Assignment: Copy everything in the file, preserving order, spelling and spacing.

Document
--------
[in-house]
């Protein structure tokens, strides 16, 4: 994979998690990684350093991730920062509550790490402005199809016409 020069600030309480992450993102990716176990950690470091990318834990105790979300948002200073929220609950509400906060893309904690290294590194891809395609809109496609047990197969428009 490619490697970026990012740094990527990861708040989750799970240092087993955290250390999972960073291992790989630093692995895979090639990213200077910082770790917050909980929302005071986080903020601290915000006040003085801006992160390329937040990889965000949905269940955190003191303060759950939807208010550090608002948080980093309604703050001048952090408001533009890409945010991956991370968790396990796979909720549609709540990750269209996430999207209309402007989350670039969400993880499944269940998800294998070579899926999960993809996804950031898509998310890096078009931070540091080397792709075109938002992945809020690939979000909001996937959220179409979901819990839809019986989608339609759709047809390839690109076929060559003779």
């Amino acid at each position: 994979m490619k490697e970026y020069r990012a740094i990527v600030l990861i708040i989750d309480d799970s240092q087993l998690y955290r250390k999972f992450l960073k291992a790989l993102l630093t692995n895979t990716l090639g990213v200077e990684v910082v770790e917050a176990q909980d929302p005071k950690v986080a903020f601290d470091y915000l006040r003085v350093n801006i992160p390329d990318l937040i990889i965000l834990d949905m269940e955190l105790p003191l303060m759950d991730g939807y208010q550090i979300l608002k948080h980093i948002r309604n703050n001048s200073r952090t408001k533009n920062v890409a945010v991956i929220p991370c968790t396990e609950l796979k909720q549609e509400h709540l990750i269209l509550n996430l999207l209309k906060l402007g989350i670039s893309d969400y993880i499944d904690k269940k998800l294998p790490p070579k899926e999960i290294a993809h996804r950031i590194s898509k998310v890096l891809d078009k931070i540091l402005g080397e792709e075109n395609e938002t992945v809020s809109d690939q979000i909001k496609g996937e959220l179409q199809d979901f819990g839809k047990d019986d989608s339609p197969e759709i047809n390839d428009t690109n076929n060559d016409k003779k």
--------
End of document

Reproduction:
[in-house]
């Protein structure tokens, strides 16, 4: 994979998690990684350093991730920062509550790490402005199809016409 020069600030309480992450993102990716176990950690470091990318834990105790979300948002200073929220609950509400906060893309904690290294590194891809395609809109496609047990197969428009 490619490697970026990012740094990527990861708040989750799970240092087993955290250390999972960073291992790989630093692995895979090639990213200077910082770790917050909980929302005071986080903020601290915000006040003085801006992160390329937040990889965000949905269940955190003191303060759950939807208010550090608002948080980093309604703050001048952090408001533009890409945010991956991370968790396990796979909720549609709540990750269209996430999207209309402007989350670039969400993880499944269940998800294998070579899926999960993809996804950031898509998310890096078009931070540091080397792709075109938002992945809020690939979000909001996937959220179409979901819990839809019986989608339609759709047809390839690109076929060559003779």
């Amino acid at each position: 994979m490619k490697e970026y020069r990012a740094i990527v600030l990861i708040i989750d309480d799970s240092q087993l998690y955290r250390k999972f992450l960073k291992a790989l993102l630093t692995n895979t990716l090639g990213v200077e990684v910082v770790e917050a176990q909980d929302p005071k950690v986080a903020f601290d470091y915000l006040r003085v350093n801006i992160p390329d990318l937040i990889i965000l834990d949905m269940e955190l105790p003191l303060m759950d991730g939807y208010q550090i979300l608002k948080h980093i948002r309604n703050n001048s200073r952090t408001k533009n920062v890409a945010v991956i929220p991370c968790t396990e609950l796979k909720q549609e509400h709540l990750i269209l509550n996430l999207l209309k906060l402007g989350i670039s893309d969400y993880i499944d904690k269940k998800l294998p790490p070579k899926e999960i290294a993809h996804r950031i590194s898509k998310v890096l891809d078009k931070i540091l402005g080397e792709e075109n395609e938002t992945v809020s809109d690939q979000i909001k496609g996937e959220l179409q199809d979901f819990g839809k047990d019986d989608s339609p197969e759709i047809n390839d428009t690109n076929n060559d016409k003779k």